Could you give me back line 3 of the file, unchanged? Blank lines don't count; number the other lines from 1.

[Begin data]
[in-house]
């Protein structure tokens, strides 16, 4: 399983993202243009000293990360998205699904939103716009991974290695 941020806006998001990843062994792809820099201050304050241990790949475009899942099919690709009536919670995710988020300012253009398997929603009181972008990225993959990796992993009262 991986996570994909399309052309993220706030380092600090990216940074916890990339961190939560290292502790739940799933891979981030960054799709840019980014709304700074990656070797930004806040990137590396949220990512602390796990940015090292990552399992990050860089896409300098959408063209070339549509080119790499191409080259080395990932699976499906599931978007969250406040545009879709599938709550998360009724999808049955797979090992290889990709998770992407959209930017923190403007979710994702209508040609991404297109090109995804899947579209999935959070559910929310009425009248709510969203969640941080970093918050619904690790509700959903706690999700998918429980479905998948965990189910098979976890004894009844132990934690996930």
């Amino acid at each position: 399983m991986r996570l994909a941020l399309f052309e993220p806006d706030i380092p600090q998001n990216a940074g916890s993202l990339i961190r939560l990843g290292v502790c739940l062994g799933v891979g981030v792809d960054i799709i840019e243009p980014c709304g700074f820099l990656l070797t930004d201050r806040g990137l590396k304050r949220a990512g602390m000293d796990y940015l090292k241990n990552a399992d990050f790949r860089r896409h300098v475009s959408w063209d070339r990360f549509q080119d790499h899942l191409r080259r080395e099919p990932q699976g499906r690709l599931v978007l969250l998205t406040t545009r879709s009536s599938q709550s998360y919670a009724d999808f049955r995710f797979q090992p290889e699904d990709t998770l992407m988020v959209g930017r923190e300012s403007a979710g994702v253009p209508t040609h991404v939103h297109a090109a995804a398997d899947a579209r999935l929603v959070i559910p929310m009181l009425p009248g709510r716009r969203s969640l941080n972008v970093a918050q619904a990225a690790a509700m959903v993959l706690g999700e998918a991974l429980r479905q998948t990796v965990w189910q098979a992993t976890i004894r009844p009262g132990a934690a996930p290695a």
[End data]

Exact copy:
């Amino acid at each position: 399983m991986r996570l994909a941020l399309f052309e993220p806006d706030i380092p600090q998001n990216a940074g916890s993202l990339i961190r939560l990843g290292v502790c739940l062994g799933v891979g981030v792809d960054i799709i840019e243009p980014c709304g700074f820099l990656l070797t930004d201050r806040g990137l590396k304050r949220a990512g602390m000293d796990y940015l090292k241990n990552a399992d990050f790949r860089r896409h300098v475009s959408w063209d070339r990360f549509q080119d790499h899942l191409r080259r080395e099919p990932q699976g499906r690709l599931v978007l969250l998205t406040t545009r879709s009536s599938q709550s998360y919670a009724d999808f049955r995710f797979q090992p290889e699904d990709t998770l992407m988020v959209g930017r923190e300012s403007a979710g994702v253009p209508t040609h991404v939103h297109a090109a995804a398997d899947a579209r999935l929603v959070i559910p929310m009181l009425p009248g709510r716009r969203s969640l941080n972008v970093a918050q619904a990225a690790a509700m959903v993959l706690g999700e998918a991974l429980r479905q998948t990796v965990w189910q098979a992993t976890i004894r009844p009262g132990a934690a996930p290695a």